What is it?
The latest in a long line of insanely powerful Mercedes models. The CL 65 uses the same engine as its predecessor: a twin-turbo 6.0-litre V12 delivering 612bhp at 4800rpm and a vast 737lb ft of torque at 2000rpm. Derived from the smaller-capacity powerplant found in the Maybach, it continues to be mated to Merc’s five-speed automatic transmission, owing to the newer seven-speed unit’s inability to cope with such outrageous twist.
What’s it like?
There are many things to like about the insanely powerful CL 65 AMG – a car many will surely argue is wildly out of step with these environmentally sensitive times. However, nothing is more compelling than its ability to devour vast distances with such nonchalant ease. As a way to do this it is hugely convincing and, from behind the steering wheel at least, far more entertaining than any Airbus.
Supercar-challenging performance is coupled with the refinement to make some high-end GT rivals appear positively ragged in comparison. Despite tipping the scales at 2240kg, the CL 65 AMG blasts its way to 62mph from standstill in just 4.4sec. Top speed, as ever, is an electronically limited 155mph. Which is a shame for autobahn cruising, because the CL65 is apparently geared for an unrestricted top speed of 212mph.
Whatever the case, the CL 65’s overtaking ability is stunning. Floor the throttle to unleash all the torque and it romps down the road, making big distances shrink underneath its impressive-looking 20-inch alloys and open corners suddenly seem treacherously tight as you arrive at them at speeds well above what seems probable.
Dynamically, it is vastly improved over the old CL 65 AMG, offering improved stability, sharper reactions and much more feel through the wheel. Push hard over challenging roads and it holds on remarkably well, but its natural environment is wide-open motorways.
Should I buy one?
If you’re the kind of person who demands the most of everything, then yes. But the most isn’t always the best, and we’d probably still say that the regular CL 500 is the pick of the range.
Greg Kable
What is it?
The latest in a long line of insanely powerful Mercedes models. The CL 65 uses the same engine as its predecessor: a twin-turbo 6.0-litre V12 delivering 612bhp at 4800rpm and a vast 737lb ft of torque at 2000rpm. Derived from the smaller-capacity powerplant found in the Maybach, it continues to be mated to Merc’s five-speed automatic transmission, owing to the newer seven-speed unit’s inability to cope with such outrageous twist.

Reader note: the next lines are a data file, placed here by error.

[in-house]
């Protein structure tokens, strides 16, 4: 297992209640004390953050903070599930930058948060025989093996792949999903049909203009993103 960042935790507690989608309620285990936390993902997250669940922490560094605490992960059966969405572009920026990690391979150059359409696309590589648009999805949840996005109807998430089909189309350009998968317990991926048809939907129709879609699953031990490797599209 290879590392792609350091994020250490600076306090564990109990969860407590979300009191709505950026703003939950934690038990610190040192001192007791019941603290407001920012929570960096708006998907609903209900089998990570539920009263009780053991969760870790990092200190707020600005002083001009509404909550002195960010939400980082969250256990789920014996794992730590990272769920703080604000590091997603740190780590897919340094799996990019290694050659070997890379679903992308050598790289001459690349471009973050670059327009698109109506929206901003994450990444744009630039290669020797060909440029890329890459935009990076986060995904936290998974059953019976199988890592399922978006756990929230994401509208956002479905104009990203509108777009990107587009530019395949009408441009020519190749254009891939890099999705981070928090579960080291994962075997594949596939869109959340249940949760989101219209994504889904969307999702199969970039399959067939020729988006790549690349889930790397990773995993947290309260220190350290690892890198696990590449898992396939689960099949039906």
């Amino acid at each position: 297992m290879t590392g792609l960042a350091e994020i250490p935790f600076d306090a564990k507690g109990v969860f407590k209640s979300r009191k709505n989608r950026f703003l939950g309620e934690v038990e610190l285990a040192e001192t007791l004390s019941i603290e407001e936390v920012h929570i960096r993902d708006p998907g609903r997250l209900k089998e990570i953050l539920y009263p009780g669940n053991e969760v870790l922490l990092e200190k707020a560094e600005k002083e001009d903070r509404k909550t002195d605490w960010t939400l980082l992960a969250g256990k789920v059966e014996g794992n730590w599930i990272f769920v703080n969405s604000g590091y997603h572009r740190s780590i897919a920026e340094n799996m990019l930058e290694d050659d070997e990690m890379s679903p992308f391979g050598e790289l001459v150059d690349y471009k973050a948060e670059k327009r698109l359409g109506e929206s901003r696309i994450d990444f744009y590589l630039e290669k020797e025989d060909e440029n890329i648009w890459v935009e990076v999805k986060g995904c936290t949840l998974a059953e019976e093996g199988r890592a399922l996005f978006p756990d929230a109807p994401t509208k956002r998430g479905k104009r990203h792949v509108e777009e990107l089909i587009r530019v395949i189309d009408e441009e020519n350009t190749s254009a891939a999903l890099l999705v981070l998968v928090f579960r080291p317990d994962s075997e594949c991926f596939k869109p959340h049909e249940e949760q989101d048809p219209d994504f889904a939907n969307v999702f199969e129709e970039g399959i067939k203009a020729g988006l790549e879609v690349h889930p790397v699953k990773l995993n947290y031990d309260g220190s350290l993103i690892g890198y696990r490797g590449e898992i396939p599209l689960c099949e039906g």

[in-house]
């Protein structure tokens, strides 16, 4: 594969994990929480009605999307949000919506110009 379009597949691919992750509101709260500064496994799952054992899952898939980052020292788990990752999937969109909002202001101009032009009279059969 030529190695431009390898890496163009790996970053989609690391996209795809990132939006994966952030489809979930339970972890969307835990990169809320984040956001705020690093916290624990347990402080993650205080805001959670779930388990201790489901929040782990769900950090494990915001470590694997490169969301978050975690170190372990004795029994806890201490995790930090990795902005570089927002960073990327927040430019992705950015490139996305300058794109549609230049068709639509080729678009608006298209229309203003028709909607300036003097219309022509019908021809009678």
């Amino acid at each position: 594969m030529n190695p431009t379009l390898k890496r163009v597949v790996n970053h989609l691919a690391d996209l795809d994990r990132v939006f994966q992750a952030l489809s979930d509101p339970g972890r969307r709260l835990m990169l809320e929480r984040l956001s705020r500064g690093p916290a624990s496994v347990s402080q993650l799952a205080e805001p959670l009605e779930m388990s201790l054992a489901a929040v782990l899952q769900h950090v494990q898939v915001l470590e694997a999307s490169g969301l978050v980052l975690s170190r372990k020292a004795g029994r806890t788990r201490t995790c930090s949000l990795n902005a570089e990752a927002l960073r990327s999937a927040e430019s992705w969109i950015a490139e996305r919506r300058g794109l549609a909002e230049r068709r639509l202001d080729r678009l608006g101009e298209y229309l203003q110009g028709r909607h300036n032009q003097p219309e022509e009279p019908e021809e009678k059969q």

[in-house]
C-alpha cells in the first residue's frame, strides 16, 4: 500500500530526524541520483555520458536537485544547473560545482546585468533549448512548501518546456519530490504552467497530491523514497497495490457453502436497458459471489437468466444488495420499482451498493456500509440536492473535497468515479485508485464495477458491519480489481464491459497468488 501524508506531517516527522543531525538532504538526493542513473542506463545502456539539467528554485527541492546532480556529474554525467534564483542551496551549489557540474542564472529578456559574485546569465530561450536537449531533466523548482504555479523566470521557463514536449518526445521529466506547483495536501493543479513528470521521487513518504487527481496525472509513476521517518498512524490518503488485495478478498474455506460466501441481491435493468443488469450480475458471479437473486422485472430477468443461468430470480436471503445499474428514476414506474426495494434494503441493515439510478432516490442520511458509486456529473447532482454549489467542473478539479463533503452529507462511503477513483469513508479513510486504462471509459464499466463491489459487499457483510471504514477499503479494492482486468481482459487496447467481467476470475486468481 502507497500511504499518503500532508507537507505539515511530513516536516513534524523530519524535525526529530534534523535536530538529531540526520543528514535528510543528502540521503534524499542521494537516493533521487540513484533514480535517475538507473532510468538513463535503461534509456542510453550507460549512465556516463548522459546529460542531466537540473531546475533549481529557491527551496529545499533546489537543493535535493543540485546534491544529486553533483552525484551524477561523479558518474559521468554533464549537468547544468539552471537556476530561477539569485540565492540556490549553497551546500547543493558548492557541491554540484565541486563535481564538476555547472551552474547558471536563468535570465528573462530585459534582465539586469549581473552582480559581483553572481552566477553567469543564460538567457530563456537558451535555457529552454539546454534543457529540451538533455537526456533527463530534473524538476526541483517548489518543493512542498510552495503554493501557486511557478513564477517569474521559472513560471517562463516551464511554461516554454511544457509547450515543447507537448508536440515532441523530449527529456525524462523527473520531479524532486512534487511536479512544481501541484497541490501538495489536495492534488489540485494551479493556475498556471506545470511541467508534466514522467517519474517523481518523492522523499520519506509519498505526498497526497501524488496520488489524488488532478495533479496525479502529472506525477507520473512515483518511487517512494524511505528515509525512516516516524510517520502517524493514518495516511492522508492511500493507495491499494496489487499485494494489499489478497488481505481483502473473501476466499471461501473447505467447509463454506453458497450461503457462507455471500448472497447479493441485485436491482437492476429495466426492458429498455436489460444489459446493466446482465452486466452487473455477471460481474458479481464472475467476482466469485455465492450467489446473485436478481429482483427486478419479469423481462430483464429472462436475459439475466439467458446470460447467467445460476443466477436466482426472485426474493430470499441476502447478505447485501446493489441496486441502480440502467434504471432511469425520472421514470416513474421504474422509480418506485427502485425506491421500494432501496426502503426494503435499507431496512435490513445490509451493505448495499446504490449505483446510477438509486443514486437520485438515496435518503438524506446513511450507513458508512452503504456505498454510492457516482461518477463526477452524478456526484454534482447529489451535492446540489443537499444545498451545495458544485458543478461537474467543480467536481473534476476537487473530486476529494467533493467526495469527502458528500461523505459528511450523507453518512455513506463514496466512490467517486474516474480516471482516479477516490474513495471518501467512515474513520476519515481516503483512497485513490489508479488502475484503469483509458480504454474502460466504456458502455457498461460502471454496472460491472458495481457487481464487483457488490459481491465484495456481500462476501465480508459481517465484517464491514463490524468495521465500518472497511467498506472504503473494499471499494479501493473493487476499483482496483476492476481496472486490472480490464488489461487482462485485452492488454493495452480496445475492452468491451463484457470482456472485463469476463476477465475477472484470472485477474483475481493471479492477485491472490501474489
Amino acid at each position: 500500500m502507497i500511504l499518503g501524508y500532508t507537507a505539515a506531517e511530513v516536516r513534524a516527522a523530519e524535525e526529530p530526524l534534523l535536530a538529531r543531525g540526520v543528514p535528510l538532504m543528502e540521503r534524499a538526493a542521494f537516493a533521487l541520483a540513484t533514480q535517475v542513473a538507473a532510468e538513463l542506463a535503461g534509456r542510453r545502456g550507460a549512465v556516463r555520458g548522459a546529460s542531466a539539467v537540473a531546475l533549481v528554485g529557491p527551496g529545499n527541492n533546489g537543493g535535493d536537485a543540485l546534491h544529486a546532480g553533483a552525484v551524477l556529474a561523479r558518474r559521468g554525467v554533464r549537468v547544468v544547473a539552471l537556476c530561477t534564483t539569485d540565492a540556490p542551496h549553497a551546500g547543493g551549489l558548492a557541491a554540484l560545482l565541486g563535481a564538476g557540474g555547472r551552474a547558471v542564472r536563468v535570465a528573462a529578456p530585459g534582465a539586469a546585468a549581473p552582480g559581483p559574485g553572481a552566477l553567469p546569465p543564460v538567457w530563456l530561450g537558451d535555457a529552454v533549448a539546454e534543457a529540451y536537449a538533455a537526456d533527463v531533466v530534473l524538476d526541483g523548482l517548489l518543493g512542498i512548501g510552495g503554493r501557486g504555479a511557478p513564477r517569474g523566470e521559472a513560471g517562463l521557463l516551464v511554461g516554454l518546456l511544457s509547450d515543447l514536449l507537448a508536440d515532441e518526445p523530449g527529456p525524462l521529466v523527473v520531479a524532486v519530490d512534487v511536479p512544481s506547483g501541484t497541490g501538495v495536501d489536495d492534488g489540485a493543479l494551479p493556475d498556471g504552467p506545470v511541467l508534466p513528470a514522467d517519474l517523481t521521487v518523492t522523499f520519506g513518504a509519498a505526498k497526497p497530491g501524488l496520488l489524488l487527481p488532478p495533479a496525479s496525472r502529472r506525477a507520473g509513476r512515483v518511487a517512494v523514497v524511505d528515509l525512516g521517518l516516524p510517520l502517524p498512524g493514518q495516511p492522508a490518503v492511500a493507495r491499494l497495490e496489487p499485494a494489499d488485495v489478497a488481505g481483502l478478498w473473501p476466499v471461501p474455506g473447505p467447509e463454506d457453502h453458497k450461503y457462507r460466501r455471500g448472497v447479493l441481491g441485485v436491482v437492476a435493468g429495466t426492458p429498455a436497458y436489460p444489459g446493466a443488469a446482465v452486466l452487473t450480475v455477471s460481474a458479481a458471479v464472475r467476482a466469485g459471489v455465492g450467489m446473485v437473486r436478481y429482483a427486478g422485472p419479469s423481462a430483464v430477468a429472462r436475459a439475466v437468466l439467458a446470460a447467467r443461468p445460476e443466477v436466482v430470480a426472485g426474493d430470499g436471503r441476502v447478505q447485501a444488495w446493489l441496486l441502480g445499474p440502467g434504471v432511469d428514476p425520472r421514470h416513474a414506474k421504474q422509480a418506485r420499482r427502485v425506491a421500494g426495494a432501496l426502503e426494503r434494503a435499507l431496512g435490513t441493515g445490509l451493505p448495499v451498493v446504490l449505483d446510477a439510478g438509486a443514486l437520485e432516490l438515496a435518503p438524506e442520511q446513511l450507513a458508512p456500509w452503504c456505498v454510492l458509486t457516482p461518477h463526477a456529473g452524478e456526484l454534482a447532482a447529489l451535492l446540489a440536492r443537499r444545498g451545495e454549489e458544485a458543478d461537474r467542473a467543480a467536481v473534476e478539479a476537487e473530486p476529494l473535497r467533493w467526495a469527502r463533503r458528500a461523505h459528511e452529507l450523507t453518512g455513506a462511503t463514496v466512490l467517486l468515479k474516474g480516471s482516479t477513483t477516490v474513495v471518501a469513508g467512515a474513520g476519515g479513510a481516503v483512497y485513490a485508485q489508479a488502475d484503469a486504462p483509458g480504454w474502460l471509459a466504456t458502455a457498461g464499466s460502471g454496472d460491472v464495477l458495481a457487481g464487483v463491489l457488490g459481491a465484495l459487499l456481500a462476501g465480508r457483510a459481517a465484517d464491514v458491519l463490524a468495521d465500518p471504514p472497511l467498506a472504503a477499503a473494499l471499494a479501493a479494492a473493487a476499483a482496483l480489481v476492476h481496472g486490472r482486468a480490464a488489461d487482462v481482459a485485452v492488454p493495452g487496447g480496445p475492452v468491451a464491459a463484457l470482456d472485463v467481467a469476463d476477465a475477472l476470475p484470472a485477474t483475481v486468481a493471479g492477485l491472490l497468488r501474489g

What’s it like?
There are many things to like about the insanely powerful CL 65 AMG – a car many will surely argue is wildly out of step with these environmentally sensitive times. However, nothing is more compelling than its ability to devour vast distances with such nonchalant ease. As a way to do this it is hugely convincing and, from behind the steering wheel at least, far more entertaining than any Airbus.
Supercar-challenging performance is coupled with the refinement to make some high-end GT rivals appear positively ragged in comparison. Despite tipping the scales at 2240kg, the CL 65 AMG blasts its way to 62mph from standstill in just 4.4sec. Top speed, as ever, is an electronically limited 155mph. Which is a shame for autobahn cruising, because the CL65 is apparently geared for an unrestricted top speed of 212mph.
Whatever the case, the CL 65’s overtaking ability is stunning. Floor the throttle to unleash all the torque and it romps down the road, making big distances shrink underneath its impressive-looking 20-inch alloys and open corners suddenly seem treacherously tight as you arrive at them at speeds well above what seems probable.
Dynamically, it is vastly improved over the old CL 65 AMG, offering improved stability, sharper reactions and much more feel through the wheel. Push hard over challenging roads and it holds on remarkably well, but its natural environment is wide-open motorways.
Should I buy one?
If you’re the kind of person who demands the most of everything, then yes. But the most isn’t always the best, and we’d probably still say that the regular CL 500 is the pick of the range.
Greg Kable

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